You don’t often hear the name J. Hunter Fiji Pearls in the same breath as the world’s leading luxury brands like Rolex, Bvlgari and the like.
So how did the small pearl company from a tiny coastal town on Fiji’s northern island Vanua Levu end up at BaselWorld, the world’s premier watch and jewellery show in Switzerland?
The answer is simple: due to the unique Fiji coloured pearls found nowhere else in the world.
Whereas South Sea producers like Cook Islands and Tahiti are better known for black pearls, J. Hunter Fiji Pearls come in the rarest of hues, ranging from warm gold, champagne, copper, chocolate and ranberry tones to cooler greens and blues.
This has Europe’s finest jewellery brands clamouring for the very small number of pearls the company produces annually—’a drop in the ocean’ compared to its regional competitors.
A number that’s gotten smaller still in the last two years because of the devastating Hurricane Tomas in 2010 that almost wiped out the company’s entire pearling operations.
Which makes J. Hunter’s BaselWorld debut all the more impressive.
It comes on the back of a recent, exclusive distributorship signed with one of Germany’s largest luxury jewellers, Gellner, which deals in cultured pearls from around the world.
Since 2009, Gellner has been snapping up J. Hunter Fiji Pearls at closed auctions in Japan, for use in its fine jewellery lines, placing the pearls’ provenance front and centre.
Under the new arrangement, Gellner cherry-picks only the finest jewellery companies to distribute to, which will no doubt up the Fijian pearl brand’s cachet for years to come.
Justin Hunter, the man behind the brand, is himself astounded with the runaway success.
“Here’s this product from Savusavu that’s basically being created from nothing as there wasn’t really an industry here. And yet, in the extremely competitive world of luxury goods and fashion, it is creating a buzz,” he says.
Funnily enough, the “Fiji” coloured pearls—the reason behind all the fuss—almost didn’t happen.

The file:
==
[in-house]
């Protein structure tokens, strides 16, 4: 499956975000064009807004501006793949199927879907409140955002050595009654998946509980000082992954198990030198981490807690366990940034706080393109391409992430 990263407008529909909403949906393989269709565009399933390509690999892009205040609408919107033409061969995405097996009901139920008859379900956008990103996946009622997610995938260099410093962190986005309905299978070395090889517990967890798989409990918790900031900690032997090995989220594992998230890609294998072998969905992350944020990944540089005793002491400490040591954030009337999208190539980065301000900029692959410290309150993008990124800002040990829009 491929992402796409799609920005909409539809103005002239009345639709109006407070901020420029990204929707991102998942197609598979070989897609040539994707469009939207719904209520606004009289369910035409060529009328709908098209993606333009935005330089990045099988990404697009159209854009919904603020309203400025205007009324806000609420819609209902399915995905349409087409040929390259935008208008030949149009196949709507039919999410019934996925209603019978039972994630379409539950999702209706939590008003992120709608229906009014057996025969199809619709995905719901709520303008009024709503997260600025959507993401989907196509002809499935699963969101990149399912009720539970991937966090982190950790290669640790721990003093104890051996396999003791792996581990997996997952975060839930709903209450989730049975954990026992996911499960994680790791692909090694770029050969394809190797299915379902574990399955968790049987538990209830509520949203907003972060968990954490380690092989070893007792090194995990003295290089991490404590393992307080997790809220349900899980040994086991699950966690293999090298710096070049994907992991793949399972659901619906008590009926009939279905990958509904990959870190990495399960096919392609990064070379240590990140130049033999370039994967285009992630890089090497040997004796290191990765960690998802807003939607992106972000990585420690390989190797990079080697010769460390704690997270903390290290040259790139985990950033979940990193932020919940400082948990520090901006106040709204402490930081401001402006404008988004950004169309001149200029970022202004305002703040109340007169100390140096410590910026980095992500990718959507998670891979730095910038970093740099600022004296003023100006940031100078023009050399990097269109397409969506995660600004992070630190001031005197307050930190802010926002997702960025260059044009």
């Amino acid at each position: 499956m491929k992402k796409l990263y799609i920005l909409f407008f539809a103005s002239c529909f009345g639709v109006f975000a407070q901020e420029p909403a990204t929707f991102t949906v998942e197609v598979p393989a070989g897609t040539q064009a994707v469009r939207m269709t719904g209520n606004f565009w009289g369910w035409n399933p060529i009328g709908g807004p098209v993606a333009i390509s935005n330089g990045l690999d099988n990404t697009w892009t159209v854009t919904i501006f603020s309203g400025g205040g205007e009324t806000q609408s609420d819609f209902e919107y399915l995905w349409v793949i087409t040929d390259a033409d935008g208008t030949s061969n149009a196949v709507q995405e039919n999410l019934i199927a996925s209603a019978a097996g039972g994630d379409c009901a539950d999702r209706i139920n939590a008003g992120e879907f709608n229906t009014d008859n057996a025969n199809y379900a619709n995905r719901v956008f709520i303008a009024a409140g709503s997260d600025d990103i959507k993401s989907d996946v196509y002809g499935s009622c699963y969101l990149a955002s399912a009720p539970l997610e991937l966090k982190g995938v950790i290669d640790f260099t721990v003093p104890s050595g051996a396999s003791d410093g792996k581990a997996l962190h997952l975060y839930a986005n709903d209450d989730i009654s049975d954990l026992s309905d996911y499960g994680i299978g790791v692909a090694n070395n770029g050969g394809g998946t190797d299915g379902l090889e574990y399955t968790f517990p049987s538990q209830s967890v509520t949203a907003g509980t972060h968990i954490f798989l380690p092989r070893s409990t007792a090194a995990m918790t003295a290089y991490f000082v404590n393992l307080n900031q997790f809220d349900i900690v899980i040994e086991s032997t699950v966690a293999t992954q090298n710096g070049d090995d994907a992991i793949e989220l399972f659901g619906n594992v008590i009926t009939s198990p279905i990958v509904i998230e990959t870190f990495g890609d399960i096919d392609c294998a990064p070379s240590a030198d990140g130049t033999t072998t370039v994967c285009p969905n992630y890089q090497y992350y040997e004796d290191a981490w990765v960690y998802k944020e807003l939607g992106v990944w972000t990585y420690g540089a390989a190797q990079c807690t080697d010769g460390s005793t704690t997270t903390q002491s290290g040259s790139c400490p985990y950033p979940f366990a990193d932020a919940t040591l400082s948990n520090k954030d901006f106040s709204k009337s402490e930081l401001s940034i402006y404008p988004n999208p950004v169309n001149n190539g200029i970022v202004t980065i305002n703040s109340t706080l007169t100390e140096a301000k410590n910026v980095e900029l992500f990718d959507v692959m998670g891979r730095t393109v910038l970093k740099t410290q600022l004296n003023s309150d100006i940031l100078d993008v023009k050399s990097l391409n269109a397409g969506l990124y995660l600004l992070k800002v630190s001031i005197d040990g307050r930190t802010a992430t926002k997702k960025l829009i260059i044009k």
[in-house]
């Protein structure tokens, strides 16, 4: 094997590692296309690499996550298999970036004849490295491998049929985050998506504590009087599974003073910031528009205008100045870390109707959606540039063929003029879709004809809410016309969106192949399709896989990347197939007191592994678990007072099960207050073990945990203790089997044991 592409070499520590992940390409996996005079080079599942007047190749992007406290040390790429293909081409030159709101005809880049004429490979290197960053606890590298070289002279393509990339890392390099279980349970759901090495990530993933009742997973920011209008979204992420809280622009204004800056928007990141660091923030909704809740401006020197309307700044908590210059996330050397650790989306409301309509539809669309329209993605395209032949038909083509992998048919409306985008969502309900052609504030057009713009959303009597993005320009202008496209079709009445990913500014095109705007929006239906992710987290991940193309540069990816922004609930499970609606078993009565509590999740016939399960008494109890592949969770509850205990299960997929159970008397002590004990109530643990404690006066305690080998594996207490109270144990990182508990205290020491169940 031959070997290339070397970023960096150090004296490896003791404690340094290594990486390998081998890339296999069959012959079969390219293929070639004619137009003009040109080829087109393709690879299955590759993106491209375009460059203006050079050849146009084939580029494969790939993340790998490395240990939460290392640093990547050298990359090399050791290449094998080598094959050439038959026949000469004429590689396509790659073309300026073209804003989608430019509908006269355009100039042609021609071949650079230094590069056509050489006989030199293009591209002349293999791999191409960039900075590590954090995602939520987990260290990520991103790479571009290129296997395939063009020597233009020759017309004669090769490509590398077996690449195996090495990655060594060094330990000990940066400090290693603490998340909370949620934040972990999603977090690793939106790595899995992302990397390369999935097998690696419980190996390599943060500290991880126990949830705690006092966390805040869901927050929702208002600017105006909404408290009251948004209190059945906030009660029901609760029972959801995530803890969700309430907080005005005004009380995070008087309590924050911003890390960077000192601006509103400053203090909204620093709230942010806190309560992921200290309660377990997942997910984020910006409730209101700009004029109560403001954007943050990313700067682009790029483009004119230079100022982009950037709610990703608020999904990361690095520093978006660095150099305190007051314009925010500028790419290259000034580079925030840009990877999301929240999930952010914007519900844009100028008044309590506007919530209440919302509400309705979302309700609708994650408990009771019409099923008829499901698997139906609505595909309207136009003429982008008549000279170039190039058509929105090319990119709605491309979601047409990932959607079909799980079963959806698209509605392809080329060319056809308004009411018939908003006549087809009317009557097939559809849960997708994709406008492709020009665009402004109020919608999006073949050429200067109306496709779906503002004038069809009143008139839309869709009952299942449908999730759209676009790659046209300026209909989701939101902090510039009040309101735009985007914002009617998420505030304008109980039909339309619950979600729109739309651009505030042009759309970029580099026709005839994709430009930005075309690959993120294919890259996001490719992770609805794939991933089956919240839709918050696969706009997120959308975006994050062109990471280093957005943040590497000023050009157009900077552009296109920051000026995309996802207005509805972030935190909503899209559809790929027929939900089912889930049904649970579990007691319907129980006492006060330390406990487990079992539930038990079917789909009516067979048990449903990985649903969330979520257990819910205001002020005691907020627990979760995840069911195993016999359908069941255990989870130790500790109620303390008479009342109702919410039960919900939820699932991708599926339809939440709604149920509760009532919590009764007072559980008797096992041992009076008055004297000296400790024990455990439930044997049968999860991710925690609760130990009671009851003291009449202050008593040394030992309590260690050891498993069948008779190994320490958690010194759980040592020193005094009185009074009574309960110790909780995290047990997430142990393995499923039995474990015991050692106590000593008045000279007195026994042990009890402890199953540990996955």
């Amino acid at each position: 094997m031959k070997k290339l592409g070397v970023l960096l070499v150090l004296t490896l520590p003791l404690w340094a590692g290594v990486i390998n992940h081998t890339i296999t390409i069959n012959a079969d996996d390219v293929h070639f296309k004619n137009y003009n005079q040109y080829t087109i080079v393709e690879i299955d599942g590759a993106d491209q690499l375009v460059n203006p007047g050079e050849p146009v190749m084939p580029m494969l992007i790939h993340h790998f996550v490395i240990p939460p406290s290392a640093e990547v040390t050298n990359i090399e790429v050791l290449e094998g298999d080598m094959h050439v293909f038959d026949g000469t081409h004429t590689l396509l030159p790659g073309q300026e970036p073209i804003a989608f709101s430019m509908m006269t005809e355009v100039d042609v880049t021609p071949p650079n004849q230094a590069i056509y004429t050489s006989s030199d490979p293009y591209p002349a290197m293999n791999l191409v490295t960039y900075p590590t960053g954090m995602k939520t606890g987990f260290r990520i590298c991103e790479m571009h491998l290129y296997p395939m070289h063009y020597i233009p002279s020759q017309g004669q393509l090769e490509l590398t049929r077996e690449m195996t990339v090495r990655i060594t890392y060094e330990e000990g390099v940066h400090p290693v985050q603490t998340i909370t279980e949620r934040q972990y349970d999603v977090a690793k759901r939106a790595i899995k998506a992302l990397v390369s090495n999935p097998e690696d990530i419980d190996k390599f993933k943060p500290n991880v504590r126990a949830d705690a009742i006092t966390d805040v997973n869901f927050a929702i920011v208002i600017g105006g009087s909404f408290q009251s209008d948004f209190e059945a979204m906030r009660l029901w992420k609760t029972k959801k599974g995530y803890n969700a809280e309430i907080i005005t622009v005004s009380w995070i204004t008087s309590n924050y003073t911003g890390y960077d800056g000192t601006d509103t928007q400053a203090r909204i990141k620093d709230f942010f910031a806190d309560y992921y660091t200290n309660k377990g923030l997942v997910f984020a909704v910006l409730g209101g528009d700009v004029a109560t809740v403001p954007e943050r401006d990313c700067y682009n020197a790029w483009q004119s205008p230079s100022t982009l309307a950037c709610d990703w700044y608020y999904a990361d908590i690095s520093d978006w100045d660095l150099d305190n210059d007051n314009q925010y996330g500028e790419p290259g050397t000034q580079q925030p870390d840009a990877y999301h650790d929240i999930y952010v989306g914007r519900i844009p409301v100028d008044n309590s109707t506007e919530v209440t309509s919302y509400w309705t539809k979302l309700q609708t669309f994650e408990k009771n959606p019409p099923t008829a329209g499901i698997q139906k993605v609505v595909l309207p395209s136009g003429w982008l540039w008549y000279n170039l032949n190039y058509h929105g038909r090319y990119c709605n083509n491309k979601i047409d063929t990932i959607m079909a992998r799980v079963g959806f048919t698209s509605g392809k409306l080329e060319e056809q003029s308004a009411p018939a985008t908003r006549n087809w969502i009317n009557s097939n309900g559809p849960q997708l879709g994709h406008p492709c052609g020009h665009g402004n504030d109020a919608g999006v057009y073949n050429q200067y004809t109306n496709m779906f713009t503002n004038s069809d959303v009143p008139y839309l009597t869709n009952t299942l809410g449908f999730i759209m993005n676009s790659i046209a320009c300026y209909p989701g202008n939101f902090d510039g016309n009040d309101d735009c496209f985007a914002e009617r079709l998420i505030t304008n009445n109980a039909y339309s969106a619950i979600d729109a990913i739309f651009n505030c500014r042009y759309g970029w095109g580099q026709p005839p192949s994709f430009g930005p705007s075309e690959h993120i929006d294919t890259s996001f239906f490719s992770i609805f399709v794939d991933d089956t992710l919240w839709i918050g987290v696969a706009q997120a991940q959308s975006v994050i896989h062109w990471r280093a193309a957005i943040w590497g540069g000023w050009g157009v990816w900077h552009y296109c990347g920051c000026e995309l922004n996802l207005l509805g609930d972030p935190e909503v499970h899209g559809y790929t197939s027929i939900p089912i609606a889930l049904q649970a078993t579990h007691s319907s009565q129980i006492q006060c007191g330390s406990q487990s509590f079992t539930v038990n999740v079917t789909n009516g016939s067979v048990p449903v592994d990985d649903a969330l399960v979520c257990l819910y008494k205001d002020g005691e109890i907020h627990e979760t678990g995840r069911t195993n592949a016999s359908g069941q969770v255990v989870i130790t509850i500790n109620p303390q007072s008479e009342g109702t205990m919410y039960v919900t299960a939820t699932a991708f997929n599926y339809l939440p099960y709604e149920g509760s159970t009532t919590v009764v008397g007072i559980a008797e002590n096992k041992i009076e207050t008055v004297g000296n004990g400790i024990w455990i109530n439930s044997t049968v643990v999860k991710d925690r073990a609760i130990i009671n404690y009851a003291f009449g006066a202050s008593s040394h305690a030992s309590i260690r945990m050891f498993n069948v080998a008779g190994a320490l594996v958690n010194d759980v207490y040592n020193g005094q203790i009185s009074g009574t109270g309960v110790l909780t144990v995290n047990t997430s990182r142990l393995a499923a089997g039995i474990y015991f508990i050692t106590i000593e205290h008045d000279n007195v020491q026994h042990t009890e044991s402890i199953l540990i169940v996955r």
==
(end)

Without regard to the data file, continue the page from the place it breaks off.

“Nobody really knew how different the pearls were going to be,” says Hunter about starting out in 1999. “We thought we were going to be producing the same thing as Tahiti .But when we saw we could produce something pretty unique, we took a big gamble and went towards that.”
Not everyone took to them immediately. Says Hunter: “To be quite honest, the first time we sold our pearls in Japan, the Japanese would look at the multicoloured ones and say: ‘very interesting but we’ll take the black pearls’… they didn’t know what to do with them.”
Luckily, the Europeans came knocking and today Hunter is somewhat of a minor celebrity—in the international pearling world at least.
The farm’s natural environment, largely free of impurities and pollution, has been key to the brand’s success and Hunter plans on keeping it that way.
Since inception, the company has championed environmental stewardship and in 2008, it established an internal code of environmental practice to help minimise negative environmental impacts and maximise positive impacts.
The pioneering company’s biggest coup, however, has been to engage the local community by making them partners in the pearl farming venture.
J. Hunter’s Savusavu farm is located within the traditional fishing grounds of the Tikina ni Savusavu, a group made up of nine Fijian villages.
In exchange for leasing the area, the Tikina ni Savusavu receives yearly lease payments, dividends from profits and much needed jobs that help improve the villagers’ standard of living.
J. Hunter outsources aspects of its pearl cultivation to village groups, sponsors education scholarships for young students and provides funds towards village projects such as community halls that double as hurricane shelters.
Despite these achievements, Hunter is not one to rest on his laurels. Post cyclone, the company has been rebuilding new pearling sites and investing in new farming techniques to produce more of the high quality pearls it is renowned for.
And getting the big boys of luxury to take notice is only the beginning for J. Hunter
With its pearls now commanding the highest of all prices on the international pearl market, its future has never looked brighter.
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